Michael is a private investigator with special psychic powers allowing him to subconsciously see clues in a case. He is hired to investigate the death of the very wealthy Charles who has a ... See full summary »
At first glance, it is not obvious that Abigail Evans lives with a life-threatening skin disease. She is a typical teenager: moody, rebellious, irreverent, and is also strikingly beautiful.... See full summary »
French filmmaker Rene Clement presents Alan Delon as a petty criminal on the run from the underground. On the Rivera, he seeks refuge in a flophouse whose soup line is served by Jane Fonda ... See full summary »
Serena, a young, gay introvert and her controlling older brother Nathan, are forced to endure a dreaded family gathering at the house of their elegant elderly Aunt Irene to hear the reading of her will - setting off an unexpected course of events that ultimately forces the clan to reevaluate their views on love, forgiveness, and family.
Evlyne, a judge's young wife, falls in love with Remy, that lives in Paris, during Holidays. After following him in the lovers city, she decides to return home to inform her husband about ... See full summary »
It's the spring of 1944 and Therese is in a hurry to get back to Paris. The trains aren't running from the village where she has gone to visit her father's grave and to fill two suitcases ... See full summary »
A girl of perhaps five or six is orphaned in an air raid while fleeing a French city with her parents early in World War II. She is befriended by a pre-adolescent peasant boy after she wandered away from the other refugees, and is taken in for a few weeks by his family. The children become fast friends, and the film follows their attempt to assimilate the deaths they both face, and the religious rituals surrounding those deaths, through the construction of a cemetery for all sorts of animals. Child-like and adult activity are frequently at cross-purposes, however. Written by
Doug Shafer <firstname.lastname@example.org>
When Michel is teaching Paulette prayers, his father boxes his right ear which Michel starts to rub with his right hand. In the close up, Michel is rubbing his left ear with his left hand, and in the next distant shot he's again rubbing his right ear with his right hand. See more »
The film tells the story of young Paulette and Michel. It takes place in the french countryside during the war. Paulette's parents are killed and she wanders into the lives of Michel and his family. The Forbidden Games in the title refers to Paulette and Michel's concept of religion in order to come deal with death They steal crosses around the village and create a cemetery for Paulette's dead dog and other village animals. You feel so much love between the older Michel to Paulette. When the end comes and officials have to take Paulette away, the sadness one feels is so intense. Looking at Michel, his feeling of sadness and betrayal and watching Paulette deal with her loneliness and fear, and having the movie end on such a sad and abrupt note seemed right to me. This is truly a great motion picture.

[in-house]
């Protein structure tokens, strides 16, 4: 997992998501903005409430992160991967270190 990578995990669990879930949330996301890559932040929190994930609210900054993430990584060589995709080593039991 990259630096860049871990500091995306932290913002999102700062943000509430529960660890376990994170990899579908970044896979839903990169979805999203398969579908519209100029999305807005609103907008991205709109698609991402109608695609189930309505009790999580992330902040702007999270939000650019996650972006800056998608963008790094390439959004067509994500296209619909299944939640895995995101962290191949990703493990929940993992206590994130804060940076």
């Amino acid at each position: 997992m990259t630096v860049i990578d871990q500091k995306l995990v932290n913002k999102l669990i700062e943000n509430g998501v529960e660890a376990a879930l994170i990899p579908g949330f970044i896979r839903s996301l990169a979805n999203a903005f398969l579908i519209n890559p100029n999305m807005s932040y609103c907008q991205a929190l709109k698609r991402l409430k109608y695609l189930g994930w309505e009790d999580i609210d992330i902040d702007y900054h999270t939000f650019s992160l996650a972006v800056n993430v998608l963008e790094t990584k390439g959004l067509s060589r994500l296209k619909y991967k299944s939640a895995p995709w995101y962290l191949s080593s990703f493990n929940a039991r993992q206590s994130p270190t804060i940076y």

French filmmakers just seem to have such great instincts when it comes to making films about children. This classic film started the wave of fine films about children, which includes many of Truffaut's films such as The 400 blows and Small Change,..also Ponette, La Vie en Rose, the Dardennes' La Promesse, Le Fils, and Rosetta, Sundays with Cybele, Louis Malle's Murmur of the Heart and Au revoir les Enfants, and a great recent documentary, To be and To Have. The children in these films and in countless other french films are treated as human beings, not cute cuddly creatures. We follow these children through their lives and it gives us hope for our own children, we realize that they have such a deep capacity themselves to feel, to think, to learn, to suffer, to love... When I see most of the movies coming out of Hollywood about children, and I see the commercialization of it all and then see how many of our kids turn out, I say.....well what did you expect.
Francois Truffaut once said that you should not make films about children because you want to understand them better, no, it should simply be because you love them. We feel Clement's love in this film.
40 of 42 people found this review helpful.
Was this review helpful to you?